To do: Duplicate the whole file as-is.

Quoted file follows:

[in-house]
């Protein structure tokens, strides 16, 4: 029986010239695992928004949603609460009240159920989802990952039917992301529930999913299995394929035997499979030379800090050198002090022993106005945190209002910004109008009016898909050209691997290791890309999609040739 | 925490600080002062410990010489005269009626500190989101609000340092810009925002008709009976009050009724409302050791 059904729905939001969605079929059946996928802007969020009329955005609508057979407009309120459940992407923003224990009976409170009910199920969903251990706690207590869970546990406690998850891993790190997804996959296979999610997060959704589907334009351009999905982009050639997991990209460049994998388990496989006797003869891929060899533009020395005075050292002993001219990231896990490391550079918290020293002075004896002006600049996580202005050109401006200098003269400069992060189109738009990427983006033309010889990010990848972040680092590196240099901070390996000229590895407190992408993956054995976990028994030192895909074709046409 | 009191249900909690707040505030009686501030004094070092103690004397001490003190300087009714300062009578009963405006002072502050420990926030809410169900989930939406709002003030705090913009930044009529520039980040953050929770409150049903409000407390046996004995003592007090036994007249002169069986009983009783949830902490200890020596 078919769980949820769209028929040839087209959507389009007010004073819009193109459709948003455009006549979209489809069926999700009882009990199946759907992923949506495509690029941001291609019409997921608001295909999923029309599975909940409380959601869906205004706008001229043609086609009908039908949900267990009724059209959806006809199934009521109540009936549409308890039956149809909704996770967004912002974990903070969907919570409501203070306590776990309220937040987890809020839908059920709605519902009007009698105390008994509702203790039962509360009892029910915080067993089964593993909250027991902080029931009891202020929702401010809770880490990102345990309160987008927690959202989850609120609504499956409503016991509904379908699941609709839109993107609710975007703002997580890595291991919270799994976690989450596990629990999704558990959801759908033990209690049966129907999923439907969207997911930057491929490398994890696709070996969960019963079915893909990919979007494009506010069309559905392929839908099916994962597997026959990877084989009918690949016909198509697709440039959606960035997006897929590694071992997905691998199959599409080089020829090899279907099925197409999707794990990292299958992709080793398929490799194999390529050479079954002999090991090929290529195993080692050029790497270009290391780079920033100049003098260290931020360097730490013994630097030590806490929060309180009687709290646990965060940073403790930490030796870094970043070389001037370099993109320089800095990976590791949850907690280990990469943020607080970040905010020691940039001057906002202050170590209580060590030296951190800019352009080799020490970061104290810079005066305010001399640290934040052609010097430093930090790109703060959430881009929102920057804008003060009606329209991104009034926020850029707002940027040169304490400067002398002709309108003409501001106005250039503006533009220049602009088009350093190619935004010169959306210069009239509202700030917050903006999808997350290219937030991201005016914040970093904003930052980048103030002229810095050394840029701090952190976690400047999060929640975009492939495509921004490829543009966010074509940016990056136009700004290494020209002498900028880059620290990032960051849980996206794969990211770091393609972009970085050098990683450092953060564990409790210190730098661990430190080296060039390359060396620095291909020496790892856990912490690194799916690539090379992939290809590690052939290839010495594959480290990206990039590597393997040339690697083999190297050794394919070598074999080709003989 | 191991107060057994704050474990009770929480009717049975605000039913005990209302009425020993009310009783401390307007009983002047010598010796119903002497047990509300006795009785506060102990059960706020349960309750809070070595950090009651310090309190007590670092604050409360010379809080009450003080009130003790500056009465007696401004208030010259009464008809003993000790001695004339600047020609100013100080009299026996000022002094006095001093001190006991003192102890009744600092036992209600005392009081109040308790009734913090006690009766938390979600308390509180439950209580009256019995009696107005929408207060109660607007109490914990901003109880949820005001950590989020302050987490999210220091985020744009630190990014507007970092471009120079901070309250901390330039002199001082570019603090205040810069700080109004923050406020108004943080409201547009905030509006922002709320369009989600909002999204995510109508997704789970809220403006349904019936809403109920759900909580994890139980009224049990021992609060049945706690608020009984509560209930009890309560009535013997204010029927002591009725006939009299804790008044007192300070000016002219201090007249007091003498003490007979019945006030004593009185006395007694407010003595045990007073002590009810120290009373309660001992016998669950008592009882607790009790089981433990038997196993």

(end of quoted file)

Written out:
[in-house]
């Protein structure tokens, strides 16, 4: 029986010239695992928004949603609460009240159920989802990952039917992301529930999913299995394929035997499979030379800090050198002090022993106005945190209002910004109008009016898909050209691997290791890309999609040739 | 925490600080002062410990010489005269009626500190989101609000340092810009925002008709009976009050009724409302050791 059904729905939001969605079929059946996928802007969020009329955005609508057979407009309120459940992407923003224990009976409170009910199920969903251990706690207590869970546990406690998850891993790190997804996959296979999610997060959704589907334009351009999905982009050639997991990209460049994998388990496989006797003869891929060899533009020395005075050292002993001219990231896990490391550079918290020293002075004896002006600049996580202005050109401006200098003269400069992060189109738009990427983006033309010889990010990848972040680092590196240099901070390996000229590895407190992408993956054995976990028994030192895909074709046409 | 009191249900909690707040505030009686501030004094070092103690004397001490003190300087009714300062009578009963405006002072502050420990926030809410169900989930939406709002003030705090913009930044009529520039980040953050929770409150049903409000407390046996004995003592007090036994007249002169069986009983009783949830902490200890020596 078919769980949820769209028929040839087209959507389009007010004073819009193109459709948003455009006549979209489809069926999700009882009990199946759907992923949506495509690029941001291609019409997921608001295909999923029309599975909940409380959601869906205004706008001229043609086609009908039908949900267990009724059209959806006809199934009521109540009936549409308890039956149809909704996770967004912002974990903070969907919570409501203070306590776990309220937040987890809020839908059920709605519902009007009698105390008994509702203790039962509360009892029910915080067993089964593993909250027991902080029931009891202020929702401010809770880490990102345990309160987008927690959202989850609120609504499956409503016991509904379908699941609709839109993107609710975007703002997580890595291991919270799994976690989450596990629990999704558990959801759908033990209690049966129907999923439907969207997911930057491929490398994890696709070996969960019963079915893909990919979007494009506010069309559905392929839908099916994962597997026959990877084989009918690949016909198509697709440039959606960035997006897929590694071992997905691998199959599409080089020829090899279907099925197409999707794990990292299958992709080793398929490799194999390529050479079954002999090991090929290529195993080692050029790497270009290391780079920033100049003098260290931020360097730490013994630097030590806490929060309180009687709290646990965060940073403790930490030796870094970043070389001037370099993109320089800095990976590791949850907690280990990469943020607080970040905010020691940039001057906002202050170590209580060590030296951190800019352009080799020490970061104290810079005066305010001399640290934040052609010097430093930090790109703060959430881009929102920057804008003060009606329209991104009034926020850029707002940027040169304490400067002398002709309108003409501001106005250039503006533009220049602009088009350093190619935004010169959306210069009239509202700030917050903006999808997350290219937030991201005016914040970093904003930052980048103030002229810095050394840029701090952190976690400047999060929640975009492939495509921004490829543009966010074509940016990056136009700004290494020209002498900028880059620290990032960051849980996206794969990211770091393609972009970085050098990683450092953060564990409790210190730098661990430190080296060039390359060396620095291909020496790892856990912490690194799916690539090379992939290809590690052939290839010495594959480290990206990039590597393997040339690697083999190297050794394919070598074999080709003989 | 191991107060057994704050474990009770929480009717049975605000039913005990209302009425020993009310009783401390307007009983002047010598010796119903002497047990509300006795009785506060102990059960706020349960309750809070070595950090009651310090309190007590670092604050409360010379809080009450003080009130003790500056009465007696401004208030010259009464008809003993000790001695004339600047020609100013100080009299026996000022002094006095001093001190006991003192102890009744600092036992209600005392009081109040308790009734913090006690009766938390979600308390509180439950209580009256019995009696107005929408207060109660607007109490914990901003109880949820005001950590989020302050987490999210220091985020744009630190990014507007970092471009120079901070309250901390330039002199001082570019603090205040810069700080109004923050406020108004943080409201547009905030509006922002709320369009989600909002999204995510109508997704789970809220403006349904019936809403109920759900909580994890139980009224049990021992609060049945706690608020009984509560209930009890309560009535013997204010029927002591009725006939009299804790008044007192300070000016002219201090007249007091003498003490007979019945006030004593009185006395007694407010003595045990007073002590009810120290009373309660001992016998669950008592009882607790009790089981433990038997196993």